The Vienna World’s Fair also marked a particularly important moment in the history of Japan. After being forced by external pressure to open up, and after an interior restructuring of the country, Japan found itself in turmoil at the time of the World’s Fair. Following the abolition of the old feudal system in the course of the Meiji Restoration, Japan endeavoured to present itself in Europe as a modern state. A commission, to which also foreigners such as the brothers Alexander and Heinrich von Siebold belonged, was formed in Japan. According to the officially published catalogue, this group compiled over 6,000 objects to be presented in Vienna.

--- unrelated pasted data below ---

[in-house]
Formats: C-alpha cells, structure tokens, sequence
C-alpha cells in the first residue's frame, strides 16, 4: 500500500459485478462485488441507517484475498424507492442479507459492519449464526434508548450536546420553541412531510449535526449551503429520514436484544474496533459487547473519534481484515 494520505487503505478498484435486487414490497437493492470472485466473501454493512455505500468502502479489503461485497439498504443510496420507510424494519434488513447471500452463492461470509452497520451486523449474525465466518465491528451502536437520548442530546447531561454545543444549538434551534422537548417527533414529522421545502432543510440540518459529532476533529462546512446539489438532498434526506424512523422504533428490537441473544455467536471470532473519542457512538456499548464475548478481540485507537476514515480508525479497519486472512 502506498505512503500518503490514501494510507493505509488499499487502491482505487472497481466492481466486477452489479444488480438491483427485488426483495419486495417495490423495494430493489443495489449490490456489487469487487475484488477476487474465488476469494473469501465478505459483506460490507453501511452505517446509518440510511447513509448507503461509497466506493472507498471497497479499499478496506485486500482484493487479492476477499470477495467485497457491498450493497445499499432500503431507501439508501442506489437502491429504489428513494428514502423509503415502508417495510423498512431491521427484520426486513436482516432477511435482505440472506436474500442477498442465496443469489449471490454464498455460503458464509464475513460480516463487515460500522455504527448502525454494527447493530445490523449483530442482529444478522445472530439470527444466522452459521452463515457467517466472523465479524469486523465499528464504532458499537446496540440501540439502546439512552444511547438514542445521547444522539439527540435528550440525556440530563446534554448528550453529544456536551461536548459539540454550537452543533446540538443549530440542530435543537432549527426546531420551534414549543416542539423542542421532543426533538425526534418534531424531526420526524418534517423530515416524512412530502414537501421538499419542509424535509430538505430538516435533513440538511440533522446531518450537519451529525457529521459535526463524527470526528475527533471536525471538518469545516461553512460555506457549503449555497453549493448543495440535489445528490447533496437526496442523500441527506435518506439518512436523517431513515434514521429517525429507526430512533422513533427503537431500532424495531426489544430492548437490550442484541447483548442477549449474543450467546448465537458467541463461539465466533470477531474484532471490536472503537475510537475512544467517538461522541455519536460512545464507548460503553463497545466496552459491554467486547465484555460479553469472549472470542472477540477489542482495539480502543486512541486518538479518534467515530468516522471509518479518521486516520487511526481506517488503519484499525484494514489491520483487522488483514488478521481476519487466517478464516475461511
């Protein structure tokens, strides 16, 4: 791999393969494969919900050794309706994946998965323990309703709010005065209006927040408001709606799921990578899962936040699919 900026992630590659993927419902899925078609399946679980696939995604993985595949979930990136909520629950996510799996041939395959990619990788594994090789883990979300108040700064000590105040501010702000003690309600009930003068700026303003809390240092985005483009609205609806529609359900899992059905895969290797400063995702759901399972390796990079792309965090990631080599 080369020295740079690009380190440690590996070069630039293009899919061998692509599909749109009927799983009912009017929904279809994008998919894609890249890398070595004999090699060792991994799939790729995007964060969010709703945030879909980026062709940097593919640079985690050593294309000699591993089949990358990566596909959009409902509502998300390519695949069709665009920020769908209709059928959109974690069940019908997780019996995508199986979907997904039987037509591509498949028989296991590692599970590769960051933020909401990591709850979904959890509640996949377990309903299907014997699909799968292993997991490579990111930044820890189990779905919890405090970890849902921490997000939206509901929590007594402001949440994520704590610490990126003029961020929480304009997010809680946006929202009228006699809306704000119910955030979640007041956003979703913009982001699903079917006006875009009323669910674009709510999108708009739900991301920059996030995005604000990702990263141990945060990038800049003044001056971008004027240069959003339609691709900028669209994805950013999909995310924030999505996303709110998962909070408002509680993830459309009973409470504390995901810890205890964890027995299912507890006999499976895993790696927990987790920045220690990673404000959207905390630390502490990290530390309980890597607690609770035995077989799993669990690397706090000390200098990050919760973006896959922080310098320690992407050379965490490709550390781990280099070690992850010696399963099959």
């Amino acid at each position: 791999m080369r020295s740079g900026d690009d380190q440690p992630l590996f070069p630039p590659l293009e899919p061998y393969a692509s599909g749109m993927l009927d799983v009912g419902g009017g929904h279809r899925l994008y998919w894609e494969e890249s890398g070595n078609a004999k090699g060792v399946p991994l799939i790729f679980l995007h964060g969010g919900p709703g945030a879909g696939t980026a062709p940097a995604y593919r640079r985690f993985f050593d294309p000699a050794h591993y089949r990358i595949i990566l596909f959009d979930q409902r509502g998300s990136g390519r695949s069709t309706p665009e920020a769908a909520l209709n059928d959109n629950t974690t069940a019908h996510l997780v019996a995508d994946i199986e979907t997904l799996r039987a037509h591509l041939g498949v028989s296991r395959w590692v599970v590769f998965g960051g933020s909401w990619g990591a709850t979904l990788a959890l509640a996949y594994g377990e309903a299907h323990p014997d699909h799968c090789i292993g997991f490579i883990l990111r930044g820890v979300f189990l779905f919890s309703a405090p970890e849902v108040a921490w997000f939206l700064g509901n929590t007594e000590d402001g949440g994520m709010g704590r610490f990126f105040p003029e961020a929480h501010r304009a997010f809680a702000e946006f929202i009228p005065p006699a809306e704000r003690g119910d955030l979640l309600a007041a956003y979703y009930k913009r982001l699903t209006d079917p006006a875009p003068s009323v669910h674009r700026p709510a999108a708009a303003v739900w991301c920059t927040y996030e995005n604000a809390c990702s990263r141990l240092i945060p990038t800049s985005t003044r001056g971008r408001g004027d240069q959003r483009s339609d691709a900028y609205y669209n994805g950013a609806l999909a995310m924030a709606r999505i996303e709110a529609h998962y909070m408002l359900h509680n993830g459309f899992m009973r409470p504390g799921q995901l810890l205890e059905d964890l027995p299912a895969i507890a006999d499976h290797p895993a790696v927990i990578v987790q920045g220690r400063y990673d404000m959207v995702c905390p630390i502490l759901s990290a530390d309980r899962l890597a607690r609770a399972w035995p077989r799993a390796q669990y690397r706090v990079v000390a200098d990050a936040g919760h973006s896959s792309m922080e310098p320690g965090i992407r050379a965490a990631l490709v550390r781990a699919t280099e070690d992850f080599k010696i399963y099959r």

As one of the key themes of the exhibition in Vienna was architecture, Japan sent several architecture models to Europe. One of the largest items exhibited in the Japanese pavilion and today the central object in the Japan gallery of the Weltmuseum Wien is the model of a Daimyo residence of the Edo period (1600–1868).
The Vienna World’s Fair was the first and only universal exhibition in the German-speaking region until the Expo 2000 in Hanover, Germany. It ushered in the period of Viennese Modernism.